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So there’s a paradox: what happens when an unstoppable force meets an immovable object?
It’s a question I’ve been pondering since April 18th, 2014. My quest to answer the question started right here on the Internet.
It all started with a “thank you”.
I met my best friend on the Internet. He ‘like’d one of my photos and, seeing as he had a cute picture, I decided to message him a quick ‘thank you’. He responded.
I quickly found out he lived in the furthest city in the world away from my hometown of Adelaide. In a place called “New ‘aaaawk”.
After the first four messages, I selfishly knew if I kept talking to him, he would make me a better person – and not just because of his impeccable spelling and grammar.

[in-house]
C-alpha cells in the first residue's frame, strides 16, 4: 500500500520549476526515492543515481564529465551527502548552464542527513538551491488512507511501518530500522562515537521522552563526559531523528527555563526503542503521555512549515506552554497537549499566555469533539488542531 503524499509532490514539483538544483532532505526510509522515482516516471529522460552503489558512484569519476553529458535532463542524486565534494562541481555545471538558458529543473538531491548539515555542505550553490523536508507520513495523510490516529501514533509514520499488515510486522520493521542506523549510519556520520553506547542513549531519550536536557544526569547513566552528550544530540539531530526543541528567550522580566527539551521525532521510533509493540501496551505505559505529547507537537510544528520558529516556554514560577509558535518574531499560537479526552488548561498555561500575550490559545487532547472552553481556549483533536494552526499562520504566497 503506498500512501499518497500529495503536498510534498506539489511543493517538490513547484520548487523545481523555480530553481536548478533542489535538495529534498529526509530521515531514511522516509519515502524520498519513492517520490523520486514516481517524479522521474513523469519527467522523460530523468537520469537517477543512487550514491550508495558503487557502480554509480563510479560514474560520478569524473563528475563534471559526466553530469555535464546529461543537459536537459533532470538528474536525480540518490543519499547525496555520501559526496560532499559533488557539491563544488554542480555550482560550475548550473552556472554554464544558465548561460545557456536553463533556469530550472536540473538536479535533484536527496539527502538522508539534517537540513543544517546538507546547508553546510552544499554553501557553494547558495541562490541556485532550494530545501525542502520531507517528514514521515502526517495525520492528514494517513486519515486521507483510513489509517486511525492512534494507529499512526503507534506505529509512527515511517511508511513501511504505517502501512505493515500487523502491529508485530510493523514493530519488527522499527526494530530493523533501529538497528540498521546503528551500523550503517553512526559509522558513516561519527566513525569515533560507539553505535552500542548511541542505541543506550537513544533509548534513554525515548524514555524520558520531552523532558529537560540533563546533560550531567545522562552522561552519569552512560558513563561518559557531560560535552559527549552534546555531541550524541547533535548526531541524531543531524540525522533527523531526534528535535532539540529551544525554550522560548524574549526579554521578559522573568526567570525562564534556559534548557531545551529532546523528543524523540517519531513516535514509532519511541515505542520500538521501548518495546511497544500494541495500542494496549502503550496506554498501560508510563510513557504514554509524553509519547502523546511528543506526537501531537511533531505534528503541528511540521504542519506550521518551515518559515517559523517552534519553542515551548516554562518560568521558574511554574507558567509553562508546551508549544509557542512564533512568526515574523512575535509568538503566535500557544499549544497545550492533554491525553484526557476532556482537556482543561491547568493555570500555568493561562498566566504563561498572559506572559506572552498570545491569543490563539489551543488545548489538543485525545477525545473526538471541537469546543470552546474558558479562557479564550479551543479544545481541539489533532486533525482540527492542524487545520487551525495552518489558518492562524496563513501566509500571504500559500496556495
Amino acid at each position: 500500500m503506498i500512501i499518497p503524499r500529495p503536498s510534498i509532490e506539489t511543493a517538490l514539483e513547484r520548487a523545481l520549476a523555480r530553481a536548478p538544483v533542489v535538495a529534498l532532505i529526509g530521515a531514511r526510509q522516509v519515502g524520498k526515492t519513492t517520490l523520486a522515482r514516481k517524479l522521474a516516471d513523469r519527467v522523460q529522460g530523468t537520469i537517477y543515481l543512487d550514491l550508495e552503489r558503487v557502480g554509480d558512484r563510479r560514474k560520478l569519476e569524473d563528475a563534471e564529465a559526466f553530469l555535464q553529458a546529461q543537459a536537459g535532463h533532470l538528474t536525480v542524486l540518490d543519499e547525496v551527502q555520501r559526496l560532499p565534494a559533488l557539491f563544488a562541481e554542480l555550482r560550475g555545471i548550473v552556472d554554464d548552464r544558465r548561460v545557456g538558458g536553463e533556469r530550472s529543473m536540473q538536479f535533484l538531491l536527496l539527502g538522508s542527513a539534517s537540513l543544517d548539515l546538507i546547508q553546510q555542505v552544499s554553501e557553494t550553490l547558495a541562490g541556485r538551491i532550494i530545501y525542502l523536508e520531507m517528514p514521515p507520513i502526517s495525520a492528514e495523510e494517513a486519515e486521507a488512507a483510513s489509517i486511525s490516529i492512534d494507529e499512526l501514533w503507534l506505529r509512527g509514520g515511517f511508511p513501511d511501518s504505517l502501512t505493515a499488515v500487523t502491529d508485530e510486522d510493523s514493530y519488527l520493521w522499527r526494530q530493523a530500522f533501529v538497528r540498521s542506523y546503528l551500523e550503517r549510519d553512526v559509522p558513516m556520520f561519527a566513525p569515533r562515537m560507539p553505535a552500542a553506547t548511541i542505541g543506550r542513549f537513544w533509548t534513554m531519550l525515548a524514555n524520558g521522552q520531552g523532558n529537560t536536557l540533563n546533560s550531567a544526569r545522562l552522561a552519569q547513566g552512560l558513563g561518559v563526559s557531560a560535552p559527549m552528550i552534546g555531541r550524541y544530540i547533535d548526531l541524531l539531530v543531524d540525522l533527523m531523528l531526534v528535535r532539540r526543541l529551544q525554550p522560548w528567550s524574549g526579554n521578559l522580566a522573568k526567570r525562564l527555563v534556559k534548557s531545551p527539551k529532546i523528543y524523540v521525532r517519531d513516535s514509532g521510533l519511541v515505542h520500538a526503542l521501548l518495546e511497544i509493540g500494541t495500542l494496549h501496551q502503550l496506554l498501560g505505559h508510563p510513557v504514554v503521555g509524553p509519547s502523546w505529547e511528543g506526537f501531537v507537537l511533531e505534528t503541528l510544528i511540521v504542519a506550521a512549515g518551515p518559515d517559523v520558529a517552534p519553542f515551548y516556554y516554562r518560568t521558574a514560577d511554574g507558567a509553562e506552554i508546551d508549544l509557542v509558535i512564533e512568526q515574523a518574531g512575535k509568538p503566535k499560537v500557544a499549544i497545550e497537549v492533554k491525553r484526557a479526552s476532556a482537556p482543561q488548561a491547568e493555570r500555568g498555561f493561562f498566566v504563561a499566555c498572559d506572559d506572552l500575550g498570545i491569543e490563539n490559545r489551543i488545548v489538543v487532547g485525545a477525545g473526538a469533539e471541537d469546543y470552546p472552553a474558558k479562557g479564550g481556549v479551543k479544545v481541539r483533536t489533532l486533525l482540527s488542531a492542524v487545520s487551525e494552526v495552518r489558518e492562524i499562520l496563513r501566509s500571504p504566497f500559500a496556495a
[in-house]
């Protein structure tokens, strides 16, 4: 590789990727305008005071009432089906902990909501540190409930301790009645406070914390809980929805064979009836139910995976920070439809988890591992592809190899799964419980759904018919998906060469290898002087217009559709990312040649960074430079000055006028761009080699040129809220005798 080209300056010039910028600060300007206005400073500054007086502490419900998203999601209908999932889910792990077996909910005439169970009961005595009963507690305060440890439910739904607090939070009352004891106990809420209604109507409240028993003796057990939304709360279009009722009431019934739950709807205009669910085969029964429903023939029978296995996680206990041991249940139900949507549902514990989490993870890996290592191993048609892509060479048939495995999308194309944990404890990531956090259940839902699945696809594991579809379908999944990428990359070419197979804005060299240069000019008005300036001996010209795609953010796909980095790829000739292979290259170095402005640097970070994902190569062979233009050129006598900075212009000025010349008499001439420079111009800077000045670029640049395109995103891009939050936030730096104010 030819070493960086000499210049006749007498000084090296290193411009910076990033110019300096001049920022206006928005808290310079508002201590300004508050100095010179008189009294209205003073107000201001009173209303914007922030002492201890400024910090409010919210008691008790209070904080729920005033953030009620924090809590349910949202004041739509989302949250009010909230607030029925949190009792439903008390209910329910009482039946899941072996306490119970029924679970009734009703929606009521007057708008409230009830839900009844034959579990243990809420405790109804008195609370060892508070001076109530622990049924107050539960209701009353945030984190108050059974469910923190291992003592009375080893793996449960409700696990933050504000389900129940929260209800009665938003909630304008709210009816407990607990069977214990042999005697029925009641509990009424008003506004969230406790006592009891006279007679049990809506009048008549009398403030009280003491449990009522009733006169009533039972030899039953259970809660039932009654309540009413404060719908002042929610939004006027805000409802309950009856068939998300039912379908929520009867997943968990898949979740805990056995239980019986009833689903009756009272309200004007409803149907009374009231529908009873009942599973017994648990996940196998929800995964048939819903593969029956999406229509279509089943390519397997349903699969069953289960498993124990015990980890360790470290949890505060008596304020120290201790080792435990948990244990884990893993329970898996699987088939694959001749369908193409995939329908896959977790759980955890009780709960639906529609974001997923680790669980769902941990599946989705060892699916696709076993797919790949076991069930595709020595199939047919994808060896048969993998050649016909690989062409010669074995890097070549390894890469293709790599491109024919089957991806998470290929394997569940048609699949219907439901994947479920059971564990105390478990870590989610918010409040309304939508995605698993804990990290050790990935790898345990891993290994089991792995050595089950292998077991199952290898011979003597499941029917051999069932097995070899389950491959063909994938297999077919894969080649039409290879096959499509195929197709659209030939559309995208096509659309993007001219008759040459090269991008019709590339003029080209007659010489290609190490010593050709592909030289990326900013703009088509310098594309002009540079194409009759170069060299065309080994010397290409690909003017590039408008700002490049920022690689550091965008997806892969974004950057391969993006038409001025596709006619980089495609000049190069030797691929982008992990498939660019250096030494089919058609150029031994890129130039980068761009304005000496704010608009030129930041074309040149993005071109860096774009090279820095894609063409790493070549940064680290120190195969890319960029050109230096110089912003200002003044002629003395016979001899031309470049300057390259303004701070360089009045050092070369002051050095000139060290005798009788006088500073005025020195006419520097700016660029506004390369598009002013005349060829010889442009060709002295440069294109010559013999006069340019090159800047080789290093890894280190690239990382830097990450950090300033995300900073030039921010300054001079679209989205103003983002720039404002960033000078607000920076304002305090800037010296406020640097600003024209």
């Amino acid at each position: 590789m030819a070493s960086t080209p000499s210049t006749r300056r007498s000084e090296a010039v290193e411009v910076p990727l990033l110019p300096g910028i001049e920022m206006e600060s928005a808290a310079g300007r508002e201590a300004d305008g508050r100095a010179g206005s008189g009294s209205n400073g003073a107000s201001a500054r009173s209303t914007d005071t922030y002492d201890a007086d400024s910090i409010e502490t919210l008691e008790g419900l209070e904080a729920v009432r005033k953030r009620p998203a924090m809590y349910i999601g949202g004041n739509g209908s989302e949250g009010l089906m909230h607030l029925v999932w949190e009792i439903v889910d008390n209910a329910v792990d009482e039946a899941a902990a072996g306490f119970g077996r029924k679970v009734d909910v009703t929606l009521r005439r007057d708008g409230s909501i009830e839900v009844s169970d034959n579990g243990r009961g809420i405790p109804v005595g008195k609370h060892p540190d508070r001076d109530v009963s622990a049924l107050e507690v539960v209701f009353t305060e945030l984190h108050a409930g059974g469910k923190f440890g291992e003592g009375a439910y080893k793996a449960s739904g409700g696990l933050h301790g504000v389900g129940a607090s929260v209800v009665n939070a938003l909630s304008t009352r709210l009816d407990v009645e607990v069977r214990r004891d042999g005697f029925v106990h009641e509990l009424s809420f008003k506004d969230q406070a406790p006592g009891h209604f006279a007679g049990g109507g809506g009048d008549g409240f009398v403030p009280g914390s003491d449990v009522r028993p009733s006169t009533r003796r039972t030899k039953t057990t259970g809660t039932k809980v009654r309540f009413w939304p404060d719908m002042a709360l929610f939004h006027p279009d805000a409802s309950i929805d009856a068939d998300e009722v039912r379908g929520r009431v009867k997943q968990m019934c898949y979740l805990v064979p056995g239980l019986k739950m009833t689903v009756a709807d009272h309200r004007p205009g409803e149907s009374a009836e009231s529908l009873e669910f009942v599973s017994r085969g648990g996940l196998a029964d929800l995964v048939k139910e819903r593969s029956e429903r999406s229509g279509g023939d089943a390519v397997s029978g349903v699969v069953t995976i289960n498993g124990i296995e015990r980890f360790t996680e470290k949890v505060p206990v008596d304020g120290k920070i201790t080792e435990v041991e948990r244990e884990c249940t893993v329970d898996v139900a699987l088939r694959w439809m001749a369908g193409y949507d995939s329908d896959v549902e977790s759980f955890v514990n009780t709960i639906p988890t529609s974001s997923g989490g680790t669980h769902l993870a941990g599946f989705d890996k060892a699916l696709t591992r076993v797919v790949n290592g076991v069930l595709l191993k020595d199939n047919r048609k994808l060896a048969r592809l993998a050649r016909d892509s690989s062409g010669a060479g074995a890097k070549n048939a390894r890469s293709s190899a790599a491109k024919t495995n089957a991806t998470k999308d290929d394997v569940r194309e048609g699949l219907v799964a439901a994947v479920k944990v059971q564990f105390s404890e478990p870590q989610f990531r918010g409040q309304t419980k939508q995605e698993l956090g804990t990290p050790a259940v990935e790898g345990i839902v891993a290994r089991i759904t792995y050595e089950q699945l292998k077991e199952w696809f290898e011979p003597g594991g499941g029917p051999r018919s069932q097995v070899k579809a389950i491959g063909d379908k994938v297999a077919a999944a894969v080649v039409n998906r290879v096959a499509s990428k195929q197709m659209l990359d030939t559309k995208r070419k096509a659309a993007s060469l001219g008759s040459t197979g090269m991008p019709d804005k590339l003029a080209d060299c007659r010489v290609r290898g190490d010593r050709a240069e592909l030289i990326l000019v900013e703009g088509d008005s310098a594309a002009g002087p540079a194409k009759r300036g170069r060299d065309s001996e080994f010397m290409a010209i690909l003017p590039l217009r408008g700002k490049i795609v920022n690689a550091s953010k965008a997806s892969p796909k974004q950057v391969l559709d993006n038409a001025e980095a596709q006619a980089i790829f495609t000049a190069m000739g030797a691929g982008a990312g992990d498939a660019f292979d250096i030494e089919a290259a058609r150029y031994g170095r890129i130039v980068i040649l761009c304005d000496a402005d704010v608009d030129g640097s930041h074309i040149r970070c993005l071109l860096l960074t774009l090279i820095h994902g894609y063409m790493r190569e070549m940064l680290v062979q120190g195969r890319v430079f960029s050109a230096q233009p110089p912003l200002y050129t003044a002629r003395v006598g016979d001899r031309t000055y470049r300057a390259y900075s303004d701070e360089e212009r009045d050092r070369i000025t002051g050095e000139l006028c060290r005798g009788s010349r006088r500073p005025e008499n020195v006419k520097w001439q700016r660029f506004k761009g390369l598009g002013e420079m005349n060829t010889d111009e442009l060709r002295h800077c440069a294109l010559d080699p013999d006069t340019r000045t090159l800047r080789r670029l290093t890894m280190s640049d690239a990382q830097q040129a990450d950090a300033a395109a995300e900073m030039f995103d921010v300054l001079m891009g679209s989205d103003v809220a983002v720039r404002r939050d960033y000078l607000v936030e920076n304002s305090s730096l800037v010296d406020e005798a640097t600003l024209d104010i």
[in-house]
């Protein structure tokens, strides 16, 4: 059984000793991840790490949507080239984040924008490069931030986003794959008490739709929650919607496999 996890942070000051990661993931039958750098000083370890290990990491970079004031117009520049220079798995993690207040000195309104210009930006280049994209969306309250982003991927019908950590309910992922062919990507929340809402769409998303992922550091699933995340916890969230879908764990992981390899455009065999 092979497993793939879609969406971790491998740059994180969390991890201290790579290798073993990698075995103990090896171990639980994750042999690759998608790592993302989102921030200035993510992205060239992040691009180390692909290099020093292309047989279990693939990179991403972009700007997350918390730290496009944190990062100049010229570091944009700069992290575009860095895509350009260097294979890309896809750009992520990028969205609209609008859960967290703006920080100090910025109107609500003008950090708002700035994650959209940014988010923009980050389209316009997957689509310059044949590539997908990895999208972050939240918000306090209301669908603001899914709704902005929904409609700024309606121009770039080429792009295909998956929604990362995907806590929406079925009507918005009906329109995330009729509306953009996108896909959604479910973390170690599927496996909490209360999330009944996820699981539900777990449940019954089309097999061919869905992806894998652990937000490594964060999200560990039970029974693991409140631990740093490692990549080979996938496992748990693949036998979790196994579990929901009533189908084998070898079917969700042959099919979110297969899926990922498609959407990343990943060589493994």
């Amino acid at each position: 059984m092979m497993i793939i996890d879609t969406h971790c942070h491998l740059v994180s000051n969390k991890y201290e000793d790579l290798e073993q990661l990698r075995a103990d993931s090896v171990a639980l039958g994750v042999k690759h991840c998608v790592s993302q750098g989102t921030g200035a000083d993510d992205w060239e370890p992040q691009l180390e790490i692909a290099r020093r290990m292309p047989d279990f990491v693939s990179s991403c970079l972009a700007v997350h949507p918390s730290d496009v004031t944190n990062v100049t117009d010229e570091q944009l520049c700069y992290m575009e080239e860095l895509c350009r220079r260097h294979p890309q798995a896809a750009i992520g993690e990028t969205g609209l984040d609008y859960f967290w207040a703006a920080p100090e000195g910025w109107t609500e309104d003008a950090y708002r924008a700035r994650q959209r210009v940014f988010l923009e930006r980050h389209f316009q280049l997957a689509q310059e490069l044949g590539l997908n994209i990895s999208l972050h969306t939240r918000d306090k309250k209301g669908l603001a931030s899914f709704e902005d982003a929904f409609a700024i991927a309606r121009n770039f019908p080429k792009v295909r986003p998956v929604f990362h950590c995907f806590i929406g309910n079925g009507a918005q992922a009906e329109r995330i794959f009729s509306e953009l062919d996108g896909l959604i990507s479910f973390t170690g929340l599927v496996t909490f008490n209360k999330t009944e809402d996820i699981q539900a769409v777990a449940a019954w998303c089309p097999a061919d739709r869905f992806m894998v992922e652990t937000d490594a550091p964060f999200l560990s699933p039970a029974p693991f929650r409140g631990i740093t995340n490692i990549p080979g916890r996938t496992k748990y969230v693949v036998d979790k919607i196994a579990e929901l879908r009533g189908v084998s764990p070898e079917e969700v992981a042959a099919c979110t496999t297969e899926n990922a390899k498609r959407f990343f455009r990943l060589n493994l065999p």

He’s quick-witted, intelligent, laid back, and a perfect balance of serious and funny, which matches my disposition perfectly. One second we could be having a deep and meaningful conversation and the next laughing at some silly reference to a TV show.
After two weeks of messaging almost every night, I knew we’d be friends for a long time.
A little over a year later, we met in New Jersey. I extended my trip twice to spend more time with him.
Five years later, I’m in New York on my way to find him.
The State of…
See the thing with living on the opposite sides of the world from your best friend is that it requires a lot of talking, whether it be by voice or type; but we have a slight twist in our wires when it comes to communication. You see, he visits the continent of Depression a lot.
I’m not talking the “drive-through in a day” city of Depression, or even the country of Depression where people can find themselves for a week or more; I’m talking the wide vast continent of Depression where he can find himself lost for months or even longer at a time.
It’s a place where Google Maps won’t reach and cell phone service is limited, and there’s little chance the mailman will visit him there. It’s a place where sometimes I don’t talk to him for months, save for that one time he found himself on a metaphorical cliff and his map said the next step was over the edge.